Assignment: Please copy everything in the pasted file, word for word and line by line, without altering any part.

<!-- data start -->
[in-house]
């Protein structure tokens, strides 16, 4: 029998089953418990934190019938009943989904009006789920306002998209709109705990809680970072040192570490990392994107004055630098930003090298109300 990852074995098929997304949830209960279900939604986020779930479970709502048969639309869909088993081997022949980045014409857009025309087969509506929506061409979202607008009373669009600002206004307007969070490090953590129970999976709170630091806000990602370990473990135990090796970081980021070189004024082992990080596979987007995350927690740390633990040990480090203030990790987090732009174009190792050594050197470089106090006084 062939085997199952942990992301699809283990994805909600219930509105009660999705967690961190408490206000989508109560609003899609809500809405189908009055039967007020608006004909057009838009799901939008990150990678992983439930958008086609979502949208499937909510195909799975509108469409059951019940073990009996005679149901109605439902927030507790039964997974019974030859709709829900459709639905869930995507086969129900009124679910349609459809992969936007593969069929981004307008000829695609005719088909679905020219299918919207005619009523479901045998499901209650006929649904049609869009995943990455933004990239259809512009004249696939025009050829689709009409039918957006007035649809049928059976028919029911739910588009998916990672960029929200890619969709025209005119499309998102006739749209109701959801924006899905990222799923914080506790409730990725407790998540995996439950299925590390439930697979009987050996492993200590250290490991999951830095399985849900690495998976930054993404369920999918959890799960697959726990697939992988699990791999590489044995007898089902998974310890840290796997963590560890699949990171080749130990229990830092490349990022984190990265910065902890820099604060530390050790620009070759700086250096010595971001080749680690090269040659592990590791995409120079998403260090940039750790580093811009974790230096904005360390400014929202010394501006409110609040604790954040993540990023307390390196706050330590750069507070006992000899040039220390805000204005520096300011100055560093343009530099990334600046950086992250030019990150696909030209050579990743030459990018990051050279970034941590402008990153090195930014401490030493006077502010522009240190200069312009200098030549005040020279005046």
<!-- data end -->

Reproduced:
[in-house]
């Protein structure tokens, strides 16, 4: 029998089953418990934190019938009943989904009006789920306002998209709109705990809680970072040192570490990392994107004055630098930003090298109300 990852074995098929997304949830209960279900939604986020779930479970709502048969639309869909088993081997022949980045014409857009025309087969509506929506061409979202607008009373669009600002206004307007969070490090953590129970999976709170630091806000990602370990473990135990090796970081980021070189004024082992990080596979987007995350927690740390633990040990480090203030990790987090732009174009190792050594050197470089106090006084 062939085997199952942990992301699809283990994805909600219930509105009660999705967690961190408490206000989508109560609003899609809500809405189908009055039967007020608006004909057009838009799901939008990150990678992983439930958008086609979502949208499937909510195909799975509108469409059951019940073990009996005679149901109605439902927030507790039964997974019974030859709709829900459709639905869930995507086969129900009124679910349609459809992969936007593969069929981004307008000829695609005719088909679905020219299918919207005619009523479901045998499901209650006929649904049609869009995943990455933004990239259809512009004249696939025009050829689709009409039918957006007035649809049928059976028919029911739910588009998916990672960029929200890619969709025209005119499309998102006739749209109701959801924006899905990222799923914080506790409730990725407790998540995996439950299925590390439930697979009987050996492993200590250290490991999951830095399985849900690495998976930054993404369920999918959890799960697959726990697939992988699990791999590489044995007898089902998974310890840290796997963590560890699949990171080749130990229990830092490349990022984190990265910065902890820099604060530390050790620009070759700086250096010595971001080749680690090269040659592990590791995409120079998403260090940039750790580093811009974790230096904005360390400014929202010394501006409110609040604790954040993540990023307390390196706050330590750069507070006992000899040039220390805000204005520096300011100055560093343009530099990334600046950086992250030019990150696909030209050579990743030459990018990051050279970034941590402008990153090195930014401490030493006077502010522009240190200069312009200098030549005040020279005046």